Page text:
D. Liu-WeekOne-Block Map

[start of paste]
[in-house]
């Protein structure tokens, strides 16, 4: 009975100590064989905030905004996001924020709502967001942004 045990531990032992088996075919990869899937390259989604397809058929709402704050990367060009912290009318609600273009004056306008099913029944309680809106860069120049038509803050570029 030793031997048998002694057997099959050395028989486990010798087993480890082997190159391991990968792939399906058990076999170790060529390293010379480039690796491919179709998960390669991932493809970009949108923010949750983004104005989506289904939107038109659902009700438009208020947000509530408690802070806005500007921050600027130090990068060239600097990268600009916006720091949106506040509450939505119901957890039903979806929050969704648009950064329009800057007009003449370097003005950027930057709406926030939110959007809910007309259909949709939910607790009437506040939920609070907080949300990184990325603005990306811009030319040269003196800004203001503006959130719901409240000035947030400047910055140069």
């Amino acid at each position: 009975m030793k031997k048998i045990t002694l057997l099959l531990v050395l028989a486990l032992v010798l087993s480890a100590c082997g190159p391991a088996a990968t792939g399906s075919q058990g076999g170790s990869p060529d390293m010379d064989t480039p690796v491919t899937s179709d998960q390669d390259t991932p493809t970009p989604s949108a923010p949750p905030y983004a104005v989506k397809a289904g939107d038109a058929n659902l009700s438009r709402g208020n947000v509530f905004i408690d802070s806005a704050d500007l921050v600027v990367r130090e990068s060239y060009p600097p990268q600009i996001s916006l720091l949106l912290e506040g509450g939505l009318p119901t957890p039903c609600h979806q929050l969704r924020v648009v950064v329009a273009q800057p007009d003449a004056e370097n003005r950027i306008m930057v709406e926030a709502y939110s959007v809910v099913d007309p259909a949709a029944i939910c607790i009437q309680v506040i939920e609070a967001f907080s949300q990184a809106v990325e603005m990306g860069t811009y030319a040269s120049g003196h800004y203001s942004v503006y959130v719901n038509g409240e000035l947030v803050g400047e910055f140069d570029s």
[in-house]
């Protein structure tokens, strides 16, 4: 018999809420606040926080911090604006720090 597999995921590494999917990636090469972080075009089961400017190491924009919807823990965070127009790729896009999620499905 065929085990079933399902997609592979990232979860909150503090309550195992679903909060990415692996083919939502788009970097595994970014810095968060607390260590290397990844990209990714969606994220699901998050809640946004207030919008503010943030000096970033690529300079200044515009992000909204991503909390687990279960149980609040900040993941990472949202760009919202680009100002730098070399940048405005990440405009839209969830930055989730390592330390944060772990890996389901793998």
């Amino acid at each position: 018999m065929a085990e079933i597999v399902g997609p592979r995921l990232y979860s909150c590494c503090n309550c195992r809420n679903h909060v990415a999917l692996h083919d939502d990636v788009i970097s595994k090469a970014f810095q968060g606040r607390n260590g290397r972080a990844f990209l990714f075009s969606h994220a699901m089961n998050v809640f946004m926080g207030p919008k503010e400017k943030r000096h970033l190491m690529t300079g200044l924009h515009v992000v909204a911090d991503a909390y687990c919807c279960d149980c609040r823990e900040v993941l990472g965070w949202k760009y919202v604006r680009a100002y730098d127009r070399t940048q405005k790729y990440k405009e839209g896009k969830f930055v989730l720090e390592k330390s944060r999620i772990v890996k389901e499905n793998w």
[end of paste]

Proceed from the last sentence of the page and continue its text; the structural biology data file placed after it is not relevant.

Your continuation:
It is July 4th at 7pm on a Monday, and I am with my family walking  along the Detroit Riverwalk beginning from the Joe Louis Arena and next to the Cobo center, where we parked. There were many cars lined up and parked along the street on Steve Yzerman Drive like us. There were many clouds but it was still fairly bright during this time. Immediately stepping on the Detroit Riverwalk, I feel a sense to see the view, people, and walk. I see families of various ethnic groups, Asians, Middle easterners,  African Americans, and Caucasians strolling and sitting on the benches close to Joe Louis Arena and on the concrete edges on the left of the Riverwalk. The families are sitting together enjoying hot dogs and other fast foods, most likely from local shops nearby.  Couples can be seen looking over the Detroit river that separates the U.S. and Canada, some are holding their loved ones closely, behind the metal railings beside the river. I imagine they were looking at the buildings across the river, such as the Caesar Casinos, lit up in bright red to attract visitors. The Ambassador bridge connecting the countries can be seen to the right of the Riverwalk facing the river, and ships and yachts can be seen cruising along. While walking, the metro train above that travels around the city may come by every now and then, and pillars can be seen holding it above and anyone on the Riverwalk can see and hear it pass by.  The river’s mini waves swish back and forth on occasion, and little fish can sometimes be seen poking and jumping out every now and then. The Riverwalk has trees lined up on our left and a red emergency telephone booth on the right, going further down there is the Detroit Princess ship. The Detroit Princess ship is a large ship tied down to it’s docking area. On this day at this time however it was closed and no activity was seen in the ship. I see people taking pictures everywhere along the Riverwalk, such as the middle aged Asian woman with a selfie stick taking photos. I sat down for a while on the black Benches in front of the Cobo center and heard various conversations taking place, such as two older black gentlemen in relaxing and leisure clothing complaining about a certain yacht cruising by. The two older men thought the young people on the Yacht were “just showing off” mentioning how many times they have seen them cruising back and forth , and then a women nearby in a laughing manner says “did he just dab”, referring to the young man on the yacht raising his hand and pointing in one direction and looking down into his shoulder for a short moment. The “dab” trend has indeed been popular among the younger generations, and the selfie stick can be seen to have a use for some people. The Riverwalk is a urban area, with lots of buildings everywhere. To the left after the Cobo center and the Detroit princes, the Hart Plaza can be seen from the Riverwalk. There are a few people sitting along a set of stairs and looking all around and seems to be relaxing. The GM building can be seen further in the distance on the left. The Riverwalk is a place that people can go to enjoy the view and breath in the clean air. At around 7:41 p.m., there were little drops of rain, and I see no one brought an umbrella, not us or the Riverwalk people.  It was time for us to leave after that.